For a circular promotion, the Test & Learn system will compare a group of stores that have mailed circulars to shoppers with a control group that has not mailed them. “We look at the performance of stores prior to and after the event and compare it to the control group,” said Strickland. “The net change is attributable to the promotion.”
McCoy said this testing method is a better way to estimate sales impacts of promotions and make decisions than simply comparing one year with the previous year; the latter approach “doesn't account for sales patterns leading up to the activity date or short-term changes resulting from the test.” Circular tests are conducted on a monthly basis to answer questions such as format, product selection, length of promotion and drop dates, he noted.
Strickland also looks at the supply chain implications of promotions and lets the financial planning group know their impact on the company and the budgeting process.
In analyzing promotions, Family Dollar aggregates the promotional lift achieved by individual stores so that the differences among regions can be studied. Lift data is also segmented by income level and in various other ways. “Segmentation is an important component of what we do,” said McCoy. “We have a diverse customer base, and it's important to see which customer segments are responding to a circular and then tailor the distribution to these areas. We're building a winner's profile.”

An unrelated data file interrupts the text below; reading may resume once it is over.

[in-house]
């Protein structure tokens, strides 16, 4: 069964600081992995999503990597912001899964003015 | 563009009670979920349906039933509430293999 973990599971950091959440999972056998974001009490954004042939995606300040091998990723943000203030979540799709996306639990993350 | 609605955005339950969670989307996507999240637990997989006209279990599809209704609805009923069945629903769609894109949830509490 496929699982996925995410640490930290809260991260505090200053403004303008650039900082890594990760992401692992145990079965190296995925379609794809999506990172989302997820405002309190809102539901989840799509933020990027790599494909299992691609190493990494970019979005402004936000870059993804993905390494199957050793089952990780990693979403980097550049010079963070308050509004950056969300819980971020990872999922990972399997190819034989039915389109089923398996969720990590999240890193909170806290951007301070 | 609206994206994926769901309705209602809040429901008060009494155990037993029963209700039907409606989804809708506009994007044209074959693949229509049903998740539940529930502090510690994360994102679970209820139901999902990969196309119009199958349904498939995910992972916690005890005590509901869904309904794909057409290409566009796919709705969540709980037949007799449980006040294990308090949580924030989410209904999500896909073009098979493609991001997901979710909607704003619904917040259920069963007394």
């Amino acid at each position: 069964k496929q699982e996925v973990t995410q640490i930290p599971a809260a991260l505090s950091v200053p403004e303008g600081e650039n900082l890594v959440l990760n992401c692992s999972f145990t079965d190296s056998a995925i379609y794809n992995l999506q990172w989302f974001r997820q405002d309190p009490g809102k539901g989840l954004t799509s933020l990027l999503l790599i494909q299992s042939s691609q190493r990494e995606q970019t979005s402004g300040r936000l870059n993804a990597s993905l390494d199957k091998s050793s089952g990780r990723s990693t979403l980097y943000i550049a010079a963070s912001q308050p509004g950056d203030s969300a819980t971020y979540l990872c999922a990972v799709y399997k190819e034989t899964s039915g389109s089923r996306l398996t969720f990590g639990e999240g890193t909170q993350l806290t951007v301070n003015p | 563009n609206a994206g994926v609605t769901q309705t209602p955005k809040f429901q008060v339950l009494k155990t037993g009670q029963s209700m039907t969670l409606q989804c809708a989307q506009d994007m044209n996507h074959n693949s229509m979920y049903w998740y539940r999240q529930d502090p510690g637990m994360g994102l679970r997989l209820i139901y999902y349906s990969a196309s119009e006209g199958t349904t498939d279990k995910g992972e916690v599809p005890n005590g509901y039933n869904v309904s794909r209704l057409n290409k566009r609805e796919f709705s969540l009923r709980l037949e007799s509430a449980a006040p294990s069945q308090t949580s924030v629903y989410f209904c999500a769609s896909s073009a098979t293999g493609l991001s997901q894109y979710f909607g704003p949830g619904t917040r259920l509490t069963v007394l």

Family Dollar has established a standard of $4 for the minimum required impact on store sales per dollar spent on circular promotions, said McCoy. “We've targeted $4 as being the required lift to meet our ROI requirements,” he said. For example, if $10,000 is spent on a circular, it needs to lift sales by at least $40,000 to be considered effective.
By establishing a minimum threshold, Family Dollar can identify high- and low-performing markets and “make adjustments where necessary to raise the bar,” said McCoy. The chain measures stores based on how often they participate in promotions over the past six months and how often they meet or surpass the threshold. “In troubled areas, we might need to reexamine our current media spend or media vehicle to lower costs. Or we might reexamine the circular's message to drive a greater response.”
At the NRF Conference, Strickland also described how Family Dollar is leveraging the Market Basket Analyzer application, in concert with Test & Learn, to understand the impact of promotions, advertising, store hours and other factors on the size of market baskets, or individual transactions.
Market basket analysis has changed the way Family Dollar looks at promotions such as circulars. Traditionally, the chain would consider the impact of a circular promotion on individual product sales, but the APT system allows it to understand how basket sizes are affected. “We're using these insights to refocus our category and product marketing efforts,” said Strickland.
While Family Dollar knows that circulars increase basket size, the chain looks for ways to expand basket size further by getting shoppers to buy more promoted items, without damaging margins; strategies include promoting items with affinities (tend to be purchased together) such as milk and cookies or “using themes to create special trips,” said McCoy.